My thoughts on temporal affect invoke that loose bundle of notions expounded by Nietzsche and subsequently called his ‘theory’ of ‘Eternal Recurrence’.3 Even Nietzsche scholars struggle to defend its coherence, but at its core lies a rejection of an ‘end of time’, both in simple duration but also in terms of telos, transcendent purpose. However, the absence of teleology is something that harmonizes with both the form and content of this work. In form, the lack of narrative development in Sex makes its duration (unlike that of Tristan and Isolde) eminently reversible; there is no graspable end-state to be reached. Nietzsche extended his speculation to postulate that each of us would effectively re-live our lives forever, and that the only affirmative response was that of amor fati: to assent to, to love this fate (Nietzsche 1979: 67–8). Beneath the non-linear hybridized images that inhabit Sex, there is a sense-in-nonsense that it symbolically portrays an idea, a biological necessity and a chaotic world (not too dissimilar from our own lived experiential world) which unlike Nietzche’s Eternal Recurrence can never be repeated, it can only be re-presented.
I suggest that the theoretical inheritance of the four thematic strands which I mentioned above has allowed Imhof to situate her work within an aesthetic territory which is vectored, so to speak, by all of them together. I think that such an explicit coincidence of the features these strands manifest, in so far as a general audience is now receptive to, and conscious of them, is a relatively recent occurrence; I cannot imagine these practices commanding such mainstream attention twenty years ago. The critical (not to mention the commercial) climate has changed so as to allow them space and funding.
Imhof is not an overtly theoretical artist; in conversation she is not anxious to locate her practice within a verbalised context of other and previous works. Therefore, thematic analysis such as I have given above must remain to some extent conjectural, and may not perhaps meet with much assent from Imhof herself. Rather, her practice seems to have informally adumbrated elements of the visual culture and tropes of Internet-based media, and refined them into autonomous works.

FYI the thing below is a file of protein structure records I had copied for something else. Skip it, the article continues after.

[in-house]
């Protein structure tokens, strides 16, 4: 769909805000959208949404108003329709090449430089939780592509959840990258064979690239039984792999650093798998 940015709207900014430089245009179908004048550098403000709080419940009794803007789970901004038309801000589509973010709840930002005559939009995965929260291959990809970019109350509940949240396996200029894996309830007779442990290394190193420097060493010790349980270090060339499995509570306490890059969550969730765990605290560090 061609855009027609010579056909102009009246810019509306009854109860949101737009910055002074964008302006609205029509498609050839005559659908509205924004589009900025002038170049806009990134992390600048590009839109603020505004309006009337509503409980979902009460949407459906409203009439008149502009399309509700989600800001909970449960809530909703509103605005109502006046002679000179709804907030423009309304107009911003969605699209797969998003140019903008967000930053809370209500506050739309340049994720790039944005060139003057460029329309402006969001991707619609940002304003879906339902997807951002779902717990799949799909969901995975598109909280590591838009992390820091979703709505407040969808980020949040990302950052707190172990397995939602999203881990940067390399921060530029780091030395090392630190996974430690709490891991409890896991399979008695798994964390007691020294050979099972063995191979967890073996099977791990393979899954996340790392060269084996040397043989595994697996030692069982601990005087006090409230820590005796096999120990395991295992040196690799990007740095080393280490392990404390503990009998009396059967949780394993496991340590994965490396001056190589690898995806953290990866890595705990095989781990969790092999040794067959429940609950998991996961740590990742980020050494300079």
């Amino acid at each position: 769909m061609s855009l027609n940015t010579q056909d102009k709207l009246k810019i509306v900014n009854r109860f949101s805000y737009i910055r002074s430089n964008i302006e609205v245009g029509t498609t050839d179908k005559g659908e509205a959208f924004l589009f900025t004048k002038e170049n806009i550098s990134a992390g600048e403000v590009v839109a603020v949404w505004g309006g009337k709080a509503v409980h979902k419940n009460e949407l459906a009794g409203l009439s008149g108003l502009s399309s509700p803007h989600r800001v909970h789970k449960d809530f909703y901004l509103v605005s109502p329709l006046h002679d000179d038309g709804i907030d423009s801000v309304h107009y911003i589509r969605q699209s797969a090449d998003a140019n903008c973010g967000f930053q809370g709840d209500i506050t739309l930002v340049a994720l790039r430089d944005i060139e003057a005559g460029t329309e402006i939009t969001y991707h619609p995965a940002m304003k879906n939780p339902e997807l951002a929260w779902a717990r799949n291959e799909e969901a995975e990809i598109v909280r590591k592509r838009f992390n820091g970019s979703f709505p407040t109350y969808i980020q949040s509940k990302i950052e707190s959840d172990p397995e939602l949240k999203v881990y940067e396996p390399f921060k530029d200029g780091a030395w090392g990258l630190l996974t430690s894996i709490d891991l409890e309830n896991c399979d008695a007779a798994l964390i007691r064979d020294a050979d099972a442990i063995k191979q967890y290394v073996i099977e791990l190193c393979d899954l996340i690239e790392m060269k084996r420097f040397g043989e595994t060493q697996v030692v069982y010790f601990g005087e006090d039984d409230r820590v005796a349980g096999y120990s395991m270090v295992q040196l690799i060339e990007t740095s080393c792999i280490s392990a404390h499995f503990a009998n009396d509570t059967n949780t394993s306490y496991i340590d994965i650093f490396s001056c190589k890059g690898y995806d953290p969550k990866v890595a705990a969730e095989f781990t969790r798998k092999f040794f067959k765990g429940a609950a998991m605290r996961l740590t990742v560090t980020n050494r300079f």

Imhof’s work represents some of the more intelligent contemporary attempts to combine what, individually, might seem rather established media and genres, in ways which are challengingly original. None of the elements she and her ensemble deploy are shockingly new, but from them she has demonstrated that new modes of hybrid work are still possible, without having recourse to hitherto unseen technology. She has exploited aspects of the mediatized conventions of fashion and placed them in fresh and disturbing contexts; as a journalist from the Berlin-based Monopol remarked to me at the Press Preview of Sex, ‘her performers always look cool on Instagram’ (2019b). I consider her achievement to be part of a continuing, and at times deeply critical, convergence between performance practice and the tropes of mass consumer culture.
- Anne Imhof, interviewed during the Press Preview of Sex at the Tate Modern, 21 March (2019b). [^]
- I attended both performances. [^]
- Initially expressed in The Gay Science (1974) and developed in Thus Spoke Zarathustra (1969) and Ecce Homo (1979). [^]
Susan Broadhurst is an editor of BST. This paper was subjected to double-blind peer review and handled by another editor.
Susan Broadhurst is Professsor Emeritus and Honorary Professor of Performance and Technology at Brunel University London, and is a writer and academic who has published widely in the field of experimental performance and especially, its interrelation with developing technology.